University student James Gent has opted for academia over sport after deciding to turn his back on a career in mixed martial arts.
The Anwick student climbed into the ring for the final time earlier this month as he looks to pour all of his energies into the final year of his degree.
Gent had made an impressive start to his MMA career, winning his first four fights to earn a top-10 UK ranking before defeat to James Cox slowed the momentum last year.
But it was an upcoming dissertation deadline for his information management and business degree, as well as the serious process of career planning, which persuaded him to call it quits.
“The final year is the most important because it makes up 75 per cent of the degree class so I made a choice to focus all my efforts on my academic performance.
“Once university ends it feels like it’s time for a different chapter of my life, and I don’t see how MMA fits into that chapter.
“I have the self-awareness to know that I’ll never be good enough to go pro in the sport or reach a level where it’s a career.”
Gent, who won the highest-achieving student prize in the first two years of his degree, decided on a rematch with Cox for his swansong.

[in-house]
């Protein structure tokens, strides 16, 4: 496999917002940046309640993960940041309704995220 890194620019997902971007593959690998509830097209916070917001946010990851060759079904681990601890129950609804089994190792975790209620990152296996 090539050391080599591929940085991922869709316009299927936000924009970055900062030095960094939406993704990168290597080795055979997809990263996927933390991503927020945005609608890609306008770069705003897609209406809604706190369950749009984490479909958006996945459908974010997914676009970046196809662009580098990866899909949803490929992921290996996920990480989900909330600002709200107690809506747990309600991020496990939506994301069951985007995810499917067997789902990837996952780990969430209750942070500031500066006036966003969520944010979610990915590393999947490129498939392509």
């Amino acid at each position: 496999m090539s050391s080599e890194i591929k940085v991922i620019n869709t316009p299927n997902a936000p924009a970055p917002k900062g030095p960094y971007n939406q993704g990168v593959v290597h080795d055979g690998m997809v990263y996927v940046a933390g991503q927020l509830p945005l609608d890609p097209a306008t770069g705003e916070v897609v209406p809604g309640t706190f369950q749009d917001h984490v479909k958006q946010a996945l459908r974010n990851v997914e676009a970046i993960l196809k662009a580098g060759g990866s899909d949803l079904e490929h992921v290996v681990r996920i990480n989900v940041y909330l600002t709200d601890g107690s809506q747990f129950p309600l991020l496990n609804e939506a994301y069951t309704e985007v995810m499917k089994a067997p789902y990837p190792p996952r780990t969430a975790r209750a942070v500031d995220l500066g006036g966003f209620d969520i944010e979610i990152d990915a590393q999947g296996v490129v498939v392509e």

“I was very, very anxious going in the lead-up to the bout, worried about losing twice in a row to the same guy and going out on two losses,” he explained.
“But I had to take the risk to see if I could avenge the loss and go out on an important win for myself.”
After good preparation and training for the 58kg bout, a series of striking combinations were enough for the Lincolnshire fighter to clam the opening round in Birmingham.
Round two went even better, as Gent took his opponent down to the floor and kept him pinned there until the round ended.
“Round three was hard as Cox is tough as nails and never slows down,” he added.
“I had him reacting to my strikes so I threw a feint he tried to slip and he went straight into a headkick that put him out.”
The referee stopped the fight on a headkick knockout to send Gent out on a high.
But despite avenging the sole loss of his career and putting him back on an upward curve, there were no second thoughts about retirement.
“Between training and fighting you’re constantly rolling the dice when it comes to injury in both the body and mind,” he said. “It can happen in almost any sport, whether you’re eating hits when boxing in the gym or doing lots of headers in football, you’re accumulating small amounts of brain damage when you rattle your brain around.
“I guess I’m a bit lucky that I never broke anything or tore any muscles in training, and never got knocked out, so it makes sense to quit while you’re ahead instead of continuing to roll the dice.”